The following short excerpt is from an article by Alyssa Tremblay describing the new machine-learning methodology that History Professor Shawn Graham and his team have designed to examine the complex networks involved in antiquities trafficking. The full article, “Connecting the Digital Dots: History professor creates machine-learning method to help researchers dig deeper into antiquities trafficking,” is available online.
How do you see something that you never thought to look for in the first place?
This is the problem faced by those who study antiquities trafficking — the thieving, looting and illicit trading of cultural artefacts — and the murky international networks that sustain it.
To overcome this challenge, Carleton digital archaeologist Shawn Graham and his team have designed a groundbreaking methodology that lets researchers re-examine this complex web of illegal activities with a fresh pair of AI eyes.
Published in the latest issue of Advances in Archaeological Practice, a journal of the Society for American Archaeology, Graham’s methodology has caught the attention of academics and law enforcement alike, resulting in promising new research into some of the trafficking world’s most notorious figures.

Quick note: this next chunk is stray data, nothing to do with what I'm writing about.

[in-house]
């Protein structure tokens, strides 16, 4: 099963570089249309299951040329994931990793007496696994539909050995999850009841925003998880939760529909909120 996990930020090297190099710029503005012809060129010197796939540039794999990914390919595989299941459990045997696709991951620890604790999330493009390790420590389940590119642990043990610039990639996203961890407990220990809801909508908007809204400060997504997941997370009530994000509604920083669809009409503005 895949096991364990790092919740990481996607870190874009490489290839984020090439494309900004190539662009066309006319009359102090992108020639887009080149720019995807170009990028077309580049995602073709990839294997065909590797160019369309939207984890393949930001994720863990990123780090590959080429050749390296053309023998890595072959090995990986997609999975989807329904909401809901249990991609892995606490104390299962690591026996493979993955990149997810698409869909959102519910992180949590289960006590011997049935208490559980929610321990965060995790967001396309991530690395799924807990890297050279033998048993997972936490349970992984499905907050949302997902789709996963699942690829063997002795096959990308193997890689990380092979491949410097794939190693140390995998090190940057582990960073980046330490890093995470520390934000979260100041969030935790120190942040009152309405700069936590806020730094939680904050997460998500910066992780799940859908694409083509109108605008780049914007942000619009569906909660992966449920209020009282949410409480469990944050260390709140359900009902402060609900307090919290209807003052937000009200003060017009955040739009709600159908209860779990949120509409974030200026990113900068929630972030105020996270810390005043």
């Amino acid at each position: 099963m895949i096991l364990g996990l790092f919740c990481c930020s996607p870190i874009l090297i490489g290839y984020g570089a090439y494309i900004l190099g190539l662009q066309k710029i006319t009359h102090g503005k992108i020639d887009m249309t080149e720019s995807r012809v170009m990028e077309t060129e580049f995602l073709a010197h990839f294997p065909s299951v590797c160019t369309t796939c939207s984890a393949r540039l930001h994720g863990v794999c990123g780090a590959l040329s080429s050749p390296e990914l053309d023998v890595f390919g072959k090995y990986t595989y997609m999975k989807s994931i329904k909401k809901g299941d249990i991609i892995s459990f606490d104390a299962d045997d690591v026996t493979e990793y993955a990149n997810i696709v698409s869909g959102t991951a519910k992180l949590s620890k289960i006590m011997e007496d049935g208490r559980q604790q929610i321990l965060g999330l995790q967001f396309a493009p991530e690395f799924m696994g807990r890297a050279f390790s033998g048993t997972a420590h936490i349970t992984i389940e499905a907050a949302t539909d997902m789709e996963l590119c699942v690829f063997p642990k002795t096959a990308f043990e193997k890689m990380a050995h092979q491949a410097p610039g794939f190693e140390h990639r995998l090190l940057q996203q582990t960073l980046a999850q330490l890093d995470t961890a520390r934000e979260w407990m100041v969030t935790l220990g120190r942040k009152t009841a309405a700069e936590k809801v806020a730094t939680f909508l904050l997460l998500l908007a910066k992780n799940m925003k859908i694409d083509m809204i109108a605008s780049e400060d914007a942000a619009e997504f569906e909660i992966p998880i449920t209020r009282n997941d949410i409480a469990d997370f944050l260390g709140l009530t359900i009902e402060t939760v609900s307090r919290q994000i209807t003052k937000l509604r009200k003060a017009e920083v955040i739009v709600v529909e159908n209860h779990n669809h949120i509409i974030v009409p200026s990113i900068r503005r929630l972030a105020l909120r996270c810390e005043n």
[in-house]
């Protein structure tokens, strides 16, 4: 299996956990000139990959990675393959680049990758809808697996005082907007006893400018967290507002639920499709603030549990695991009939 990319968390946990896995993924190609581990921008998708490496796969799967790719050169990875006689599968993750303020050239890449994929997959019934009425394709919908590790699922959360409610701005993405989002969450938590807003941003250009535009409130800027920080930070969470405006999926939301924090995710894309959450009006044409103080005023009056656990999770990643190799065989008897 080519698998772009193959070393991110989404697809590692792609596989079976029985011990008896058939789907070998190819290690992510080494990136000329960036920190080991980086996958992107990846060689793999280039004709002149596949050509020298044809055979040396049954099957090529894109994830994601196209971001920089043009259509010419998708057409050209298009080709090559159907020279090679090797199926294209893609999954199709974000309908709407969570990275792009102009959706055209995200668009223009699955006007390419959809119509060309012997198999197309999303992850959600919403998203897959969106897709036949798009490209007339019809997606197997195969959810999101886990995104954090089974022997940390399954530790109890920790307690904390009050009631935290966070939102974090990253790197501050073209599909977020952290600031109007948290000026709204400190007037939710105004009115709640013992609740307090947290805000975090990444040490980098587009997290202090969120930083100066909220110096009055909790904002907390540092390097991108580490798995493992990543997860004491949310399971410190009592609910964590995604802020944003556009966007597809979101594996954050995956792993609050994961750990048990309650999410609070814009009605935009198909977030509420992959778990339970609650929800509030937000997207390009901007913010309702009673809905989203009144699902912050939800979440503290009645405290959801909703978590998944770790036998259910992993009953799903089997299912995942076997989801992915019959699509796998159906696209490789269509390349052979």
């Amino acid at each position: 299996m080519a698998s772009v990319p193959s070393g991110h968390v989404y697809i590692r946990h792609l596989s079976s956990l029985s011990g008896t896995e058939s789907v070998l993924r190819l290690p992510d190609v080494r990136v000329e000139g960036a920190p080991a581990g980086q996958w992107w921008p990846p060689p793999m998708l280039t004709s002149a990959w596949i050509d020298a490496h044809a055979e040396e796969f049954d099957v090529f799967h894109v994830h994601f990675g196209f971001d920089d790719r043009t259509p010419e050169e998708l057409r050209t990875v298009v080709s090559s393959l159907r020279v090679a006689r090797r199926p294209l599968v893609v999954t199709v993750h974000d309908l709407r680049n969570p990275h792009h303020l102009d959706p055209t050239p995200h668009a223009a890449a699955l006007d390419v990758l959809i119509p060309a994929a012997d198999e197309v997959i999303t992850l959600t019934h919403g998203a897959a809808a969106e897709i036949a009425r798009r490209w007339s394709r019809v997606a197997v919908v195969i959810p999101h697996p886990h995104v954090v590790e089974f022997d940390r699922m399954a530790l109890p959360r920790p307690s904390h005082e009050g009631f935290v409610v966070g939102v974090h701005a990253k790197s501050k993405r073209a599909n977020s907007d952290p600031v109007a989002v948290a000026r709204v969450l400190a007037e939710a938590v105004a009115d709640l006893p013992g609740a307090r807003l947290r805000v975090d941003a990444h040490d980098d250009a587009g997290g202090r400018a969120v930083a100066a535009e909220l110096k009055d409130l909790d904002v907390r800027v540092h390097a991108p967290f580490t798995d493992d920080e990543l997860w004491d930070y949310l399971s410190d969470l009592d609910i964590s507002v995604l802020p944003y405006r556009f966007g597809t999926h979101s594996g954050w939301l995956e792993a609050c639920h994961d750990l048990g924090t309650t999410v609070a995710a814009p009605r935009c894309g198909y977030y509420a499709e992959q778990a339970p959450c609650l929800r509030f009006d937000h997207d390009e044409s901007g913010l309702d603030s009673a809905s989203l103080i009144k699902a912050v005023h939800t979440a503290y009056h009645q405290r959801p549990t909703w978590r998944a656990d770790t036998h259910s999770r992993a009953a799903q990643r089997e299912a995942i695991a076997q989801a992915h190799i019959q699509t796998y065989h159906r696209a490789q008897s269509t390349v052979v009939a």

“In the digital humanities, there’s an idea called ‘deformation’: What might we see if we could look at something familiar as if it were brand new, entirely alien and utterly fresh? I think of this approach in those terms, in that it deforms what we know such that new possibilities are made visible.”
Professor Shawn Graham, Department of History
The approach in question is a machine-learning model that uses established facts about the illegal antiquities trade to identify previously unnoticed possible connections.
Graham created the model with help from Carleton data scientist Ahmed El-Roby, making the project one of the first-ever collaborations between the university’s School of Computer Science and the Department of History.
He also worked alongside archaeologist Donna Yates from Maastricht University, whose involvement in the Trafficking Culture Encyclopedia — an online repository of over 100 researcher-submitted case studies describing documented instances of trafficking between individuals, museums and art galleries — helped provide the model with a “perfect test set” of data to work from.